Good shot!: part V

©Tim Reder©Tim Reder

Local photographer Tim Reder is a football enthusiast and has in the past year published photographic studies of Leyton Orient and West Ham United. In the fifth of a series of articles, Tim explains that football isn't everything.

Shortly after completing my projects, making photographic documentary records of my local football clubs Leyton Orient, West Ham United and then Tottenham Hotspur, I became Orient's official club photographer. As well as taking pictures for club purposes, this allowed me to continue my historic recording of my favourite club. Additionally, I expanded taking football documentary photography to other clubs up and down the country, the highlight coming in 1997, when one weekend I photographed the last competitive games at both Roker Park, Sunderland and the Victoria Ground, Stoke City.

When I stopped being Orient photographer in 2001 my next stop was Verona, where I photographed the first season of minnows Chievo playing in serie A (the Italian equivalent of the Premier League), at the end of which the club published a book of the pictures to celebrate its achievements. One thing leading to another, I then spent many a weekend over the next five years travelling the length and breadth of Italy, recording the passion of football in that country. It was quite a thrill to be at the touchline at the great stadiums in Turin, Milan and Rome, photographing some of the best teams and players in the world, in front of wildly colourful and passionate supporters. I then selected the best photographs for a self-published book, Calcissimo – The Spectacle of Italian Football.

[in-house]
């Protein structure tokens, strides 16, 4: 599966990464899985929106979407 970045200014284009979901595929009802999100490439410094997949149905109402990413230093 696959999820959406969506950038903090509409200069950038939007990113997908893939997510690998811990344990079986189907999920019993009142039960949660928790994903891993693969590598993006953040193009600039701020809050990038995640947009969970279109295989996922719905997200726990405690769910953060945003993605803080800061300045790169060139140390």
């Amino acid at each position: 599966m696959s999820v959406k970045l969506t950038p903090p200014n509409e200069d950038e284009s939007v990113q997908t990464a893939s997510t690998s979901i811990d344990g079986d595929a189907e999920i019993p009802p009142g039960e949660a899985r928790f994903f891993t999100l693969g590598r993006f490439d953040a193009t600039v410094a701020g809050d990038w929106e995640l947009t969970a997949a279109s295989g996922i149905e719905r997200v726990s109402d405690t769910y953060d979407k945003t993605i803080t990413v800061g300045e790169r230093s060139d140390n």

I photographed football not just as a historic record but also as a means of expression, so football was never going to be my only artistic outlet. From the outset, my subject matter was eclectic, being attracted to everything in which I found meaning, whether it be human, architectural, floral or fauna, figurative or abstract. Much of my earliest work was street photography, where I would look to capture a special moment or a striking architectural facet. These moments may be small or grand, but all could be given the same intensity and significance through the medium of photography. Most of this output was black and white film. I greatly enjoyed the process and became proficient at printing, which meant hundreds of hours in the darkroom breathing in unhealthy chemicals. As you can imagine, I became an advocate of digital photography as soon as cameras could obtain results commensurate with that of film. This transformed my work, enabling me to do so much more with a picture and at far greater speed. Not having to worry about film and developing costs has allowed photographers to be more experimental.

Film has left me one final task and I am now in the process of scanning my negatives. One subject in my archive of particular interest to Wansteadians will be my documenting of the M11 link road demonstrations. More recently, I have photographed top-level hockey and most particularly Surbiton Hockey Club, whose ladies' team have been national champions for the past three years and of whom three of its players were in the GB side that won Olympic gold in Rio.

Whatever direction photography leads me in next, I know it will be an exciting journey.

Come on you O's: Leyton Orient 1985–89 and The Hammers: a Photographic Study of West Ham United 1988–90 by Tim Reder are available for £15.99 each (plus £4 postage) from

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